There is also a proposed subtype of OCD patients who have urinary obsessions and they may report predominant fear of urinary incontinence and urinary frequency without organic etiology [22]. These patients appear to respond to antidepressants. The treatment of OCD may be very complex and refractory in some cases and could require add-on atypical antipsychotic medication and psychotherapies [23].
Another potential contributory factor include the psychotropic medications themselves. The lower urinary tract is influenced by various neurotransmitter pathways. In literature, there have been several case reports of urinary incontinence associated with the use of selective serotonin reuptake inhibitor (SSRI) antidepressants [24] and antipsychotics over a broad range of doses [25]. In terms of biological mechanisms, SSRIs may have agonist effects on 5-HT4 receptors, which are also found in the urinary tract and could evoke responses in the bladder and urethra [26]. In isolated detrusor muscle strips from guinea pigs, 5-HT4 receptors were found to potentiate purinergic transmission and thus initiate the voiding reflex [27]. A retrospective chart analysis of 13,531 first-time users of an SSRI also found that the adjusted relative risk of urinary incontinence with SSRI exposure (compared to non-exposure) was 1.61 (with a 95% confidence interval of 1.42 to 1.82) [28]. This risk was higher amongst females, the elderly and patients prescribed sertraline compared to the other SSRI antidepressants. As for both typical and atypical antipsychotics, they may affect detrusor overactivity and reduce bladder compliance [29]. However, the mechanisms remain unclear and individual susceptibility may differ.
In addition to the serotonergic and antipsychotic drugs, clomipramine could also induce urinary symptoms in patients with OCD [30], as can happen with benzodiazepines and other drugs [31].
Unfortunately, the current evidence base was significantly limited and a meta-analytic approach was not possible. The studies were also observational in nature, had relatively small sample sizes and overall moderate to serious risk of bias. This also meant that we were unable to prove causation and the observations could indeed be fortuitous. There was also the possibility of ascertainment bias with case collection studies. The conclusions must thus be interpreted in light of these shortcomings.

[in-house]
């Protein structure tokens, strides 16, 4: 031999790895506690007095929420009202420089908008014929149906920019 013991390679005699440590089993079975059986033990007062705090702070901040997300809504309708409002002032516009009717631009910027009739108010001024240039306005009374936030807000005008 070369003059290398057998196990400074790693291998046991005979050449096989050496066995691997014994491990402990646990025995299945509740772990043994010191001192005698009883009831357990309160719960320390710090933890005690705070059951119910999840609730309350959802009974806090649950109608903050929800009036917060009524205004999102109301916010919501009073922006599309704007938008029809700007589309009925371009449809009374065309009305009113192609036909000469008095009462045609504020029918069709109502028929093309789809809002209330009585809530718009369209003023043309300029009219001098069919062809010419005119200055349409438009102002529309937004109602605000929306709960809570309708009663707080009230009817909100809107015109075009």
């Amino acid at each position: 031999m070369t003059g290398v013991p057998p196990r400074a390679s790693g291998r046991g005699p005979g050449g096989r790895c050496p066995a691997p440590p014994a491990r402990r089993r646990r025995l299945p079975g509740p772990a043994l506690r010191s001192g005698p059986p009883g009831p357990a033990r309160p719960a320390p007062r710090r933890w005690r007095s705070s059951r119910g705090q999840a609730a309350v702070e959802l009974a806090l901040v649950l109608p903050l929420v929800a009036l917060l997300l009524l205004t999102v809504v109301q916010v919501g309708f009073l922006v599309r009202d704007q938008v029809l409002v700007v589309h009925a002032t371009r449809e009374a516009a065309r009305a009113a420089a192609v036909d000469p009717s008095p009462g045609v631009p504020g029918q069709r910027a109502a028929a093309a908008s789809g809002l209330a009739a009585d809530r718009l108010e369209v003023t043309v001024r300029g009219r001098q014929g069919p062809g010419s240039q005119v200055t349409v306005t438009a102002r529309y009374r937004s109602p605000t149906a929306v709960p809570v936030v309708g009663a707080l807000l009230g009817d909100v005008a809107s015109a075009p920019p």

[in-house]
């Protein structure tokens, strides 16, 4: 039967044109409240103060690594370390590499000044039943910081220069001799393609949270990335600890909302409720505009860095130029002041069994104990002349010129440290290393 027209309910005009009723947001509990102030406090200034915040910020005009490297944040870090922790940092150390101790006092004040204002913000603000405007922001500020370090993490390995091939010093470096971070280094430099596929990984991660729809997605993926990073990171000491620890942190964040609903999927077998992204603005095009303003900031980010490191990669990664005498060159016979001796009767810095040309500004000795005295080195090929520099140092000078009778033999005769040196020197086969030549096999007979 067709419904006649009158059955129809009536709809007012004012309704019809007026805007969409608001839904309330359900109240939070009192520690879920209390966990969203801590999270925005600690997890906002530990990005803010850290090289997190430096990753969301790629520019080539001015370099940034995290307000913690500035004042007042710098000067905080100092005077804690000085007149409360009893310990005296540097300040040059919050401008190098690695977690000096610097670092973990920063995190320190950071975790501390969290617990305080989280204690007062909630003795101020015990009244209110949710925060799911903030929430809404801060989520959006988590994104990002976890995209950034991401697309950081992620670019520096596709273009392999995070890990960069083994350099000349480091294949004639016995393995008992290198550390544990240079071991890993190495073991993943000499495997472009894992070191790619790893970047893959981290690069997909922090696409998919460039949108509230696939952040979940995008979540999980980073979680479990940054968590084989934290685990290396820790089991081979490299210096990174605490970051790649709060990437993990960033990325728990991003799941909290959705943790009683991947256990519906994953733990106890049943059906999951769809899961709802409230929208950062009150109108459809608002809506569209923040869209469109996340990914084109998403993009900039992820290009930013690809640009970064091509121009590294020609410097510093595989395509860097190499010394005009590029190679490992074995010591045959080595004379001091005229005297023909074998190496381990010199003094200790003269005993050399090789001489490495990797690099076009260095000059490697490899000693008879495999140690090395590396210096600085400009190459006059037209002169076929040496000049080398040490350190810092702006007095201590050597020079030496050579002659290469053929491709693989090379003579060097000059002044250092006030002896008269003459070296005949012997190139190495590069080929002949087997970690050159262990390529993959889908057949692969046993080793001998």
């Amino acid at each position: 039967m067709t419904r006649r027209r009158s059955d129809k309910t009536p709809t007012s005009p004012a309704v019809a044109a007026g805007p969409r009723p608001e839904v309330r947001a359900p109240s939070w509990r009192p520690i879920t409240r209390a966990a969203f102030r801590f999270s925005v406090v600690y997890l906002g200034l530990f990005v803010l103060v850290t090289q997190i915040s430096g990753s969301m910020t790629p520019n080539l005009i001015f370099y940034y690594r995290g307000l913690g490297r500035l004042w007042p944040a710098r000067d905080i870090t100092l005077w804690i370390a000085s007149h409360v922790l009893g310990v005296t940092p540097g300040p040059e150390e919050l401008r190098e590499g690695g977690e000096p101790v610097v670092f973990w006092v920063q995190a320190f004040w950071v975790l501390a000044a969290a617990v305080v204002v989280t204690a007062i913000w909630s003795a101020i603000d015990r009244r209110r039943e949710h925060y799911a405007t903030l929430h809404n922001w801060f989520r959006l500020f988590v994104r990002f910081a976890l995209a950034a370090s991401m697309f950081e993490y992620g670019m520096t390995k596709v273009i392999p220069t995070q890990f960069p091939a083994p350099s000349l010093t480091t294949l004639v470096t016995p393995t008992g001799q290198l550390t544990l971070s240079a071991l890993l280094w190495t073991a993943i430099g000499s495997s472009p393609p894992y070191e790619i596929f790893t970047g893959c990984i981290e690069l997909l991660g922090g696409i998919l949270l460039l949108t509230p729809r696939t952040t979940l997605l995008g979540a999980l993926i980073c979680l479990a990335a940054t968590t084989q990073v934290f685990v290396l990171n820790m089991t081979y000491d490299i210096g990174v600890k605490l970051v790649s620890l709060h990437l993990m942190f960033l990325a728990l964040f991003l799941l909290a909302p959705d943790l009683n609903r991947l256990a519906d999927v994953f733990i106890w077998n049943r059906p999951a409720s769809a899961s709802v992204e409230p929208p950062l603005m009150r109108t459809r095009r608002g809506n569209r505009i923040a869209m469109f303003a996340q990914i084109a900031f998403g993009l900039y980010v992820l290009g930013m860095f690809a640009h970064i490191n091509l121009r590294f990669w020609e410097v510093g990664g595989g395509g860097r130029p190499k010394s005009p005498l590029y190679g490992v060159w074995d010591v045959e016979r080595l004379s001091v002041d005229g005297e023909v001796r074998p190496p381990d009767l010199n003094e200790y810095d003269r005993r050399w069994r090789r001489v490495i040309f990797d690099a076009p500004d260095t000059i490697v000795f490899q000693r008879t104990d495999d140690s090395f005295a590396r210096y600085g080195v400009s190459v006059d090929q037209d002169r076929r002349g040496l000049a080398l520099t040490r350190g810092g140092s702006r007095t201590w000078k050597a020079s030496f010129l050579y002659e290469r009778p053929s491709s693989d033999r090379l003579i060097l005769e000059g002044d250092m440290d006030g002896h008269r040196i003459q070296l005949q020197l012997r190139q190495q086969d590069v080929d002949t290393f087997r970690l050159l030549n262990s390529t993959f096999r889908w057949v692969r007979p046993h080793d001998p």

Further well-designed cohort studies on the subject are necessary to clarify these observed associations and their management.

5. Conclusions

In conclusion, our systematic review found five observational studies, which all showed increased occurrence of functional urinary symptoms in patients with OC symptoms. In clinical practice, it is known that patients with OCD may manifest with various symptoms, however, it remains unclear if the observed functional urinary symptoms are fortuitous, biological or even behavioral in nature. Nonetheless, as urinary incontinence can be particularly distressing and socially embarrassing for the individual, this should be sensitively elicited in the clinical history and approach to these patients. The importance of a good history and a holistic understanding of the patient’s psychiatric phenomenology cannot be overstated. There are still significant gaps in our present understanding of this Psyche–Soma relationship, which could be the result of biological feedback, medications or other neural pathways. Further well-designed cohort studies on the subject would help shed light on these associations and their management.

Author Contributions

Conceptualization, Q.X.N. and K.T.C.; methodology, Q.X.N., Y.L.L., W.L. and W.S.Y.; formal analysis, Q.X.N., Y.L.L., W.L., W.S.Y. and K.T.C.; investigation, Q.X.N., Y.L.L., W.L., W.S.Y. and K.T.C.; resources, Q.X.N., W.L. and K.T.C.; writing—original draft preparation, Q.X.N., Y.L.L., W.L., W.S.Y. and K.T.C.; writing—review and editing, Q.X.N., Y.L.L., W.L., W.S.Y. and K.T.C.; supervision, W.S.Y. and K.T.C. All authors have read and agreed to the published version of the manuscript.